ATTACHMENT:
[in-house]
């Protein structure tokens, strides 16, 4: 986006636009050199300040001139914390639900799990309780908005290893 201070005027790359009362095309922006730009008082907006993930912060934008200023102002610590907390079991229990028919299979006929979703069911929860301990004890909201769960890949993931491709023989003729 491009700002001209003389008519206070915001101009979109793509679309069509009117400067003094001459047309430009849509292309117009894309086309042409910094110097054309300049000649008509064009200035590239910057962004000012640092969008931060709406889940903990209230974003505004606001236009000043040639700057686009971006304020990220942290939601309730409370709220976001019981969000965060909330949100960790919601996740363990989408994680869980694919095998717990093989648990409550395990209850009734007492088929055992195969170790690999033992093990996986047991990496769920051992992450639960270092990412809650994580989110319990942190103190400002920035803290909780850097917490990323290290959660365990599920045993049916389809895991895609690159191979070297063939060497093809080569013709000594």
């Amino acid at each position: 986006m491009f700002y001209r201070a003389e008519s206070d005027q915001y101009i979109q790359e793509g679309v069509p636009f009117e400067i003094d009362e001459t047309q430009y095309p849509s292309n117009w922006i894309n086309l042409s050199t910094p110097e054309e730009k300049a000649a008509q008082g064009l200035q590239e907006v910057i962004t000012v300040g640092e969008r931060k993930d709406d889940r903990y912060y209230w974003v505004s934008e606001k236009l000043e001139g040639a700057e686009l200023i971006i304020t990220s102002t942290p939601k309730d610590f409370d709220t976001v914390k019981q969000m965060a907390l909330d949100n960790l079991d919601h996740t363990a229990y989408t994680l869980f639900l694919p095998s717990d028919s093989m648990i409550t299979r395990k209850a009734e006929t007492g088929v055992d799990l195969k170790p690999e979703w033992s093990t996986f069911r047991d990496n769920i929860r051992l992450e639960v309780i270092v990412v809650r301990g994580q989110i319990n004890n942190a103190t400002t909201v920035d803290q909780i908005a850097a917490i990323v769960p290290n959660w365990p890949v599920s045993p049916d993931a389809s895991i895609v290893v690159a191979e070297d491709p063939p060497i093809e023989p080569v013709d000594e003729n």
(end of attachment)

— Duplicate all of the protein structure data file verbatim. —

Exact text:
[in-house]
């Protein structure tokens, strides 16, 4: 986006636009050199300040001139914390639900799990309780908005290893 201070005027790359009362095309922006730009008082907006993930912060934008200023102002610590907390079991229990028919299979006929979703069911929860301990004890909201769960890949993931491709023989003729 491009700002001209003389008519206070915001101009979109793509679309069509009117400067003094001459047309430009849509292309117009894309086309042409910094110097054309300049000649008509064009200035590239910057962004000012640092969008931060709406889940903990209230974003505004606001236009000043040639700057686009971006304020990220942290939601309730409370709220976001019981969000965060909330949100960790919601996740363990989408994680869980694919095998717990093989648990409550395990209850009734007492088929055992195969170790690999033992093990996986047991990496769920051992992450639960270092990412809650994580989110319990942190103190400002920035803290909780850097917490990323290290959660365990599920045993049916389809895991895609690159191979070297063939060497093809080569013709000594």
């Amino acid at each position: 986006m491009f700002y001209r201070a003389e008519s206070d005027q915001y101009i979109q790359e793509g679309v069509p636009f009117e400067i003094d009362e001459t047309q430009y095309p849509s292309n117009w922006i894309n086309l042409s050199t910094p110097e054309e730009k300049a000649a008509q008082g064009l200035q590239e907006v910057i962004t000012v300040g640092e969008r931060k993930d709406d889940r903990y912060y209230w974003v505004s934008e606001k236009l000043e001139g040639a700057e686009l200023i971006i304020t990220s102002t942290p939601k309730d610590f409370d709220t976001v914390k019981q969000m965060a907390l909330d949100n960790l079991d919601h996740t363990a229990y989408t994680l869980f639900l694919p095998s717990d028919s093989m648990i409550t299979r395990k209850a009734e006929t007492g088929v055992d799990l195969k170790p690999e979703w033992s093990t996986f069911r047991d990496n769920i929860r051992l992450e639960v309780i270092v990412v809650r301990g994580q989110i319990n004890n942190a103190t400002t909201v920035d803290q909780i908005a850097a917490i990323v769960p290290n959660w365990p890949v599920s045993p049916d993931a389809s895991i895609v290893v690159a191979e070297d491709p063939p060497i093809e023989p080569v013709d000594e003729n």